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GI Jane – Part 2: the Abandoned Missions

A recap for those who came in late…

1967 GI Nurse,

1997 GI Joe Classic Collection GI Jane US Army Helicopter Pilot.

1998 GI Jane US 82nd Airborne.

1999 GI Jane Vietnam Nurse

2000 Trouble at Coyote Crossing (concept model only)

2003 GI Joe Adventure Team Secret of the Savage Swamp in 2003

Before we talk about that exceedingly cool Jane on horseback, a few readers of “Part 1” reminded me of a few things (Thank you all!). One I never knew about or totally forgot about, is the GI Joe Collector Club Special Convention Figure AVG Nurse. It was an option the year the club released the Flying Tigers set. This is personally weird for me to not know or remember since I was working with Brian for Hasbro on the Flying Tigers figures at that time. The nurse figure uses the Classic Collection Jane body with the Vietnam Nurse head. The uniform is very close to the vintage GI Nurse and it looks like it was the same gear as used with the Vietnam Nurse, which looks close to the original GI Nurse. It is a great full circle. I will keep an eye out for that figure.

Schildkröt in Germany also made a few female figures to go with Joe. They were part of the Action Team with the name Action Girls and had specific names such as Super Peggy and Super Sandy.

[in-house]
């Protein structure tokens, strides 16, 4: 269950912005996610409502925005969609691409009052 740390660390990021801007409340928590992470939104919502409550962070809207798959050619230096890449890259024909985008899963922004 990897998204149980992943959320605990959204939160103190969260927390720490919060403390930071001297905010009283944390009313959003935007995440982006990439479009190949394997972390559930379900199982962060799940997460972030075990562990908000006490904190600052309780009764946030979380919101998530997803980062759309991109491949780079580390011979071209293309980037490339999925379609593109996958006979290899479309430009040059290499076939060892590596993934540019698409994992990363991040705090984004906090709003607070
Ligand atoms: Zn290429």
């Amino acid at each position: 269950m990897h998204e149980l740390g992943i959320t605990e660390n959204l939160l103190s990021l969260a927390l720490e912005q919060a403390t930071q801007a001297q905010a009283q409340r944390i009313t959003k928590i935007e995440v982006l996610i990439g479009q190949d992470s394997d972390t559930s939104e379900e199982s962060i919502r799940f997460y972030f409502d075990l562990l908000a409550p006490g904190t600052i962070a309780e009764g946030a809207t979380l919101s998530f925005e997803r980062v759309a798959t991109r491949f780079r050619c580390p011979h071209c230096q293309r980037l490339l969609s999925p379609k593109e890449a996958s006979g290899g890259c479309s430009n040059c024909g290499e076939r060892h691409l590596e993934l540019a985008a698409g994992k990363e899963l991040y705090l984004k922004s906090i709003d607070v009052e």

There was also a Native American Action Girl named Shalaly.

The construction of these figures was just like the last version of the 1/6th scale Joes with shiny polystyrene bodies that were sonic welded or glued together instead of the robust polypropylene early Joes. Whatever plastic they used for the joint connectors, I am not able to determine as most of those have disintegrated over time. Some collectors refer to those bodies as “exploding Joes” since you barely need to touch them before they fall apart. I had Super Sandy in box. Nice looking figure. They had pretty faces, good hair and nicely sculpted bodies. However… she fell apart in the unopened box so I traded her off. If I ever obtain better detail on these figures and their distinct line of accessories in the future, they would make a good full post.